Behind the badge: BYU officer practices compassion at work

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    By LEAA FORSCHLER

    The phone rang during the interview, but BYU Police Lt. Arnold Lemmon did not mind. It was part of his job.

    ?One of my favorite ladies,? Lemmon said of the caller.

    The woman on the phone was a rape ?survivor? whom Lemmon kept in contact with after working on her case.

    ?The worst that could happen is his case will go up for review,? he told the survivor after she explained that her stepfather was appealing his case from prison. ?We?ll get through it.?

    Her stepfather, a former BYU employee, went to jail for molesting and raping her during her childhood and teenage years.

    Lemmon, the manager of criminal investigations at BYU, has worked with multiple rape survivors.

    ?When you work a sexual assault case you have to go in totally trusting them,? Lemmon said after hanging up the phone. ?If they?re not telling the truth it will come out. You have to empower them and let them know you care, or you should get out of this business.?

    Lemmon?s wife RoAnn said he wants to help people get through the tough times.

    ?We?ve often adopted victims until they get through it,? RoAnn said. ?He is such a good example of manhood and a lot of times victims and their families form a bond with that. He reaches out to people and connects with them.?

    Lemmon has been reaching out to victims at BYU for 26 years after beginning his career on the road in 1978as a patrol officer.

    He currently manages a unit that handles criminal investigations, dignitary protection, crime prevention and security systems.

    ?By numbers mine is the smallest division, but it is the most fun,? Lemmon said. ?We have a variety of things to do and we are always learning.?

    One officer Lemmon hired to work with the students in the dorms, Wayne Beck, has worked with Lemmon for six years.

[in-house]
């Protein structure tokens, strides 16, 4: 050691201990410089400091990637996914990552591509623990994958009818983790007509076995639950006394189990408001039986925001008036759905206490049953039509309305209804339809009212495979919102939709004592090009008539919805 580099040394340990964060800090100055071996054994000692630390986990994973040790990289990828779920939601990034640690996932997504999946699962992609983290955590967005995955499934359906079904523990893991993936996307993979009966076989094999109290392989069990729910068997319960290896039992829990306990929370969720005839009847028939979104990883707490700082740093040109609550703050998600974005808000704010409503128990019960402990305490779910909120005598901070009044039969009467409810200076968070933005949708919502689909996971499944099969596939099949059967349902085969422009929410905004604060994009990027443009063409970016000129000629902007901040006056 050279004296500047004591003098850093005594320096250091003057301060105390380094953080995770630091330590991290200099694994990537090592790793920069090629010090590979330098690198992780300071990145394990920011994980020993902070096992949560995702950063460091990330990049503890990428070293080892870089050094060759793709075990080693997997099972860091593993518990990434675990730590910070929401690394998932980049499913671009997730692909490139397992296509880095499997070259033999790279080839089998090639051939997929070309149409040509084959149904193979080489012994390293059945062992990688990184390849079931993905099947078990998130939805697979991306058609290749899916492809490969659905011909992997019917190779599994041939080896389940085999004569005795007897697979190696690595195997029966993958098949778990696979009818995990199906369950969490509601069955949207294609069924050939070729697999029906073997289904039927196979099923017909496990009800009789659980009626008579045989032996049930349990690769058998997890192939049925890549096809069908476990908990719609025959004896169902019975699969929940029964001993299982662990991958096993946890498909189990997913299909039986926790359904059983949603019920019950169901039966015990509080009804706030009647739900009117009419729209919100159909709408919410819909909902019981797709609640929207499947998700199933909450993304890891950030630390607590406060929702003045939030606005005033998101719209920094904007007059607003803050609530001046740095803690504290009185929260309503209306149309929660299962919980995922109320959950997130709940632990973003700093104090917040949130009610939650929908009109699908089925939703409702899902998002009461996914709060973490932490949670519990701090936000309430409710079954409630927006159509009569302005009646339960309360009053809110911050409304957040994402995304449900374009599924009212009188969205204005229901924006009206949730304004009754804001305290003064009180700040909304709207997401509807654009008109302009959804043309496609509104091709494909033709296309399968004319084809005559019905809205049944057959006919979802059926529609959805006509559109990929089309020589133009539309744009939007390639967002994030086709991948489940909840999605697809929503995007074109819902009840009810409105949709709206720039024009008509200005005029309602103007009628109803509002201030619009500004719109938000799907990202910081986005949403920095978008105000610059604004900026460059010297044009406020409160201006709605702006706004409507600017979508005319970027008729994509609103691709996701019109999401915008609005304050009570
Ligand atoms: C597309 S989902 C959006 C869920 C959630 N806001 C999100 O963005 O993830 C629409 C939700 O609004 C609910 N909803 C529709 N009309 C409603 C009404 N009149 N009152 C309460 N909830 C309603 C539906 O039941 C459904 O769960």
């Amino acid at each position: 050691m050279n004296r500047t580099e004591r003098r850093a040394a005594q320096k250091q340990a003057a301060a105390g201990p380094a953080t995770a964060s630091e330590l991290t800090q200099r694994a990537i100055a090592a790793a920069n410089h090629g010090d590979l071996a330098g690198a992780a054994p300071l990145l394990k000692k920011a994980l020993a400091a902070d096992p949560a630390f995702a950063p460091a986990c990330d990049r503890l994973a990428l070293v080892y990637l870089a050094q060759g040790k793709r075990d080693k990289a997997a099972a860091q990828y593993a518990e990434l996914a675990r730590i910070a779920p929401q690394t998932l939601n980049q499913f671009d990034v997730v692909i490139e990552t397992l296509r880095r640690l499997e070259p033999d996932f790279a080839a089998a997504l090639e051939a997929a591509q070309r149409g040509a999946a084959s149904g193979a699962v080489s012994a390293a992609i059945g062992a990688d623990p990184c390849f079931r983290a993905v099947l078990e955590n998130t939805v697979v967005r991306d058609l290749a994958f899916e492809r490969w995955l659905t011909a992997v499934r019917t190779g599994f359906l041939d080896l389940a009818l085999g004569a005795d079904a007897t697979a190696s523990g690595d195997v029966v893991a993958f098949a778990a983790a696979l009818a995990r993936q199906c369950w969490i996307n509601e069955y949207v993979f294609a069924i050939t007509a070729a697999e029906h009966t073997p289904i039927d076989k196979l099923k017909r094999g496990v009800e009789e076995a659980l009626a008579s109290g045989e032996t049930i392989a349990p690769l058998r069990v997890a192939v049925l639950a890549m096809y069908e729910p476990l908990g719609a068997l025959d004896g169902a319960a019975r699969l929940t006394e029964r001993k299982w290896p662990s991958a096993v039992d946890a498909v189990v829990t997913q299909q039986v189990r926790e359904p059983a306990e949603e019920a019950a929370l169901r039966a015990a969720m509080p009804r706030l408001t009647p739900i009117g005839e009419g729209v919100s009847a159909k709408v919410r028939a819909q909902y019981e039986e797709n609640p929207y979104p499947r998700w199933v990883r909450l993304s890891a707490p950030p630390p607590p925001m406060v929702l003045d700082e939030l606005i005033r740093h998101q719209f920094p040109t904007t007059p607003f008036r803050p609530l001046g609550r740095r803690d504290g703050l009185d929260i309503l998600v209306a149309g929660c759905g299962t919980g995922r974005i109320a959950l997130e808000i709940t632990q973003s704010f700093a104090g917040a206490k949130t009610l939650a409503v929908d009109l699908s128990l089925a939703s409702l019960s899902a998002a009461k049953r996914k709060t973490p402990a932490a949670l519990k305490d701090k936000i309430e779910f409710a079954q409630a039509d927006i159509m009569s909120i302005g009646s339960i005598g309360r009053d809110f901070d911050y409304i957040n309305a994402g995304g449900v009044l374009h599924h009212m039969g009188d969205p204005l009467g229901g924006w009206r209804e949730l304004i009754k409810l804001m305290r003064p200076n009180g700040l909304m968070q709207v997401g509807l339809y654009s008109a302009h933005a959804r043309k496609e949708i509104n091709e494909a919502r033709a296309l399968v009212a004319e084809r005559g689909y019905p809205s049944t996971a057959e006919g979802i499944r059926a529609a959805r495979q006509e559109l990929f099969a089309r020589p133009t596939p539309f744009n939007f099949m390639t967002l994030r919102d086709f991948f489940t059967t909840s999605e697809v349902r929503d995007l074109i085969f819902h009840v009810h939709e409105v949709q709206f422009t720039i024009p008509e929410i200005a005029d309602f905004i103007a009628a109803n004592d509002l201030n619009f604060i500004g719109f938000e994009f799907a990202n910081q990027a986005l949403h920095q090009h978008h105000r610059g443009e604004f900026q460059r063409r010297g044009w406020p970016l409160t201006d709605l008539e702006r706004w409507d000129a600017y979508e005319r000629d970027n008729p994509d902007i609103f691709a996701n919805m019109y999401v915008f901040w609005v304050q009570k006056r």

?He [Lemmon] looks at the long-term benefits for people,? Beck said. ?He?s here to make a difference and because of that he thinks outside the box.?

    In a recent incident, a male student exposed his bare bottom, a Class-C misdemeanor, to a girl in the dorms. The girl said she didn?t want to see the boy prosecuted or have to register as a sex offender; she just didn?t want it to happen again.

    ?We don?t care what your religion or social status is,? Lemmon said. ?Our focus is to enforce the law in an equitable manner.?

    The officer who responded to the girl?s call did not cite him for lewd conduct at the scene. Lemmon interviewed the male student to find out more about him.

    In this case, the student was apologetic and ?a straight arrow,? so Lemmon said he supported the original officer?s decision not to cite him.

    ?This was a really good kid who didn?t think,? Lemmon said. ?He would have paid for it for the rest of his life.?

    RoAnn said she thinks being a father has helped her husband be more compassionate.

    ?He has so much empathy and compassion for people,? RoAnn said. ?However, he is very fair. He can be merciful, but he is also very solid in justice. He has an amazing ability to balance those two things. You have to in the police world.?

    Lemmon has investigated a host of crimes that occurred on BYU campus including the only murder to ever occur on campus.

    Jessie American Bear was killed in 1984 by her ex-husband Harvey Kicking Bear in her Wymount apartment; her body was found by their 8-year-old son. When Lemmon first got to the crime scene it looked like American Bear had killed herself. There was even a suicide note.

    ?When we sprayed the place down with luminol we found drag marks,? Lemmon said. ?Dead people don?t drag themselves.?

    RoAnn Lemmon said many cases her husband works on, such as Jessie American Bear?s, almost break her heart but she doesn?t worry about him at BYU like she would if he were working for the L.A. P.D.

    After getting married, Lemmon finished his schooling with a bachelor?s degree in police science and a master?s in public administration. They met after Lemmon served a full-time mission in Kentucky and Tennessee. Lemmon?s younger brother was working in the same restaurant as RoAnn and when Lemmon was looking for a date his brother said, ?She has long blonde hair and she drives a Firebird. You should date her.?

    ?We?ve been married 33 years and we?re going on eternity,? said RoAnn, who teaches fifth grade in the Provo school district.

    The Lemmons? have four children. Their youngest, 7-year-old Matthew was born 17 years after his three sisters.

    ?It was a divine act to get that little guy,? Lemmon said. ?When I was first raising my three daughters I was focused on my career. I didn?t take the time I should have. When my son was born I quit all my extra jobs. When I go home I focus on him.?

    Matthew said his favorite thing about his father is that he is a police officer because he feels safe with him. They like to play cops and robbers together and chase each other.

    ?These are special times,? Lemmon said. ?As you grow up you realize life is pretty fragile.?

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